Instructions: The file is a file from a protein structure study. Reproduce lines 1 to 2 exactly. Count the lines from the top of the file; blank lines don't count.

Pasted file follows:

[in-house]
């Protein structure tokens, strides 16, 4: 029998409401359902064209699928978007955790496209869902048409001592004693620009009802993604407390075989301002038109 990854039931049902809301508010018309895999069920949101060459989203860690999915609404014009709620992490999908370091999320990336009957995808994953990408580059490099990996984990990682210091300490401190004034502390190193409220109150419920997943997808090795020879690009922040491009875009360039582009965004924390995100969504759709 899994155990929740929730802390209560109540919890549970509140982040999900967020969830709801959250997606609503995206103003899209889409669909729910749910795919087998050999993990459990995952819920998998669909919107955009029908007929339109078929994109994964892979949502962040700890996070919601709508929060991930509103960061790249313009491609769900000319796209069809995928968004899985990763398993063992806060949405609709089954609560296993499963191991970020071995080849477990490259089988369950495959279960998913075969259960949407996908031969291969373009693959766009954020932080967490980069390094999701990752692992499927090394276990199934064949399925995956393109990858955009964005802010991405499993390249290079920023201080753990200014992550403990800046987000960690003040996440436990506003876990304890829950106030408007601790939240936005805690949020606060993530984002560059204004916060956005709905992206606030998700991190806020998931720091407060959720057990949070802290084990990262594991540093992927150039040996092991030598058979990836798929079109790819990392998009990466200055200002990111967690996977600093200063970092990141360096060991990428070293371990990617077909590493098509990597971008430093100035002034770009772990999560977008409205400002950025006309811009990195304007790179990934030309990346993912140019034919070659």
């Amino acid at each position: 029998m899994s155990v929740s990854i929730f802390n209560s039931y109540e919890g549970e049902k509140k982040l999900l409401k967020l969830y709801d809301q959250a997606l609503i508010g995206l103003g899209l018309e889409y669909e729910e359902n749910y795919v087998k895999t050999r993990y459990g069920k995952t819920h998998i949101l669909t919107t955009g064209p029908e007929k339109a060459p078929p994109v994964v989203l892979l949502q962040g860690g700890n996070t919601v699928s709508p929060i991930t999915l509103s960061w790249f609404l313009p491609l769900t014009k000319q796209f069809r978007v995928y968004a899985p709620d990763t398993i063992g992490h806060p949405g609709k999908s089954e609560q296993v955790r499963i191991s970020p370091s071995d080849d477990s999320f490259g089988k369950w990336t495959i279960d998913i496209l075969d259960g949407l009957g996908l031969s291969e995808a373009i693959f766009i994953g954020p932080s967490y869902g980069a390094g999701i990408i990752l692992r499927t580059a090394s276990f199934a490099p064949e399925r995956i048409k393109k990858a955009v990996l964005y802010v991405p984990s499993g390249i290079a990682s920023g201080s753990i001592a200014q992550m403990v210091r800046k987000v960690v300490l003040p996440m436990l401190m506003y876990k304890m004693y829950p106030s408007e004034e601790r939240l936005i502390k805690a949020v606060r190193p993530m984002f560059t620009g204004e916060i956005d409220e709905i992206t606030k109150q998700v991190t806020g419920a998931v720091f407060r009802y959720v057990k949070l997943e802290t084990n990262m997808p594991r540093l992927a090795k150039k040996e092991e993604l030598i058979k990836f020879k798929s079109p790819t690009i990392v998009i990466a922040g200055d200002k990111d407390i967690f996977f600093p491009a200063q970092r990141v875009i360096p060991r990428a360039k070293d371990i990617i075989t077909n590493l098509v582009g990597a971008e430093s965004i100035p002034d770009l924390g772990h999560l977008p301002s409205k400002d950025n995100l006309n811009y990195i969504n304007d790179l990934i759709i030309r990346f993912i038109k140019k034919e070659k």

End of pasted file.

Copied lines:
[in-house]
């Protein structure tokens, strides 16, 4: 029998409401359902064209699928978007955790496209869902048409001592004693620009009802993604407390075989301002038109 990854039931049902809301508010018309895999069920949101060459989203860690999915609404014009709620992490999908370091999320990336009957995808994953990408580059490099990996984990990682210091300490401190004034502390190193409220109150419920997943997808090795020879690009922040491009875009360039582009965004924390995100969504759709 899994155990929740929730802390209560109540919890549970509140982040999900967020969830709801959250997606609503995206103003899209889409669909729910749910795919087998050999993990459990995952819920998998669909919107955009029908007929339109078929994109994964892979949502962040700890996070919601709508929060991930509103960061790249313009491609769900000319796209069809995928968004899985990763398993063992806060949405609709089954609560296993499963191991970020071995080849477990490259089988369950495959279960998913075969259960949407996908031969291969373009693959766009954020932080967490980069390094999701990752692992499927090394276990199934064949399925995956393109990858955009964005802010991405499993390249290079920023201080753990200014992550403990800046987000960690003040996440436990506003876990304890829950106030408007601790939240936005805690949020606060993530984002560059204004916060956005709905992206606030998700991190806020998931720091407060959720057990949070802290084990990262594991540093992927150039040996092991030598058979990836798929079109790819990392998009990466200055200002990111967690996977600093200063970092990141360096060991990428070293371990990617077909590493098509990597971008430093100035002034770009772990999560977008409205400002950025006309811009990195304007790179990934030309990346993912140019034919070659």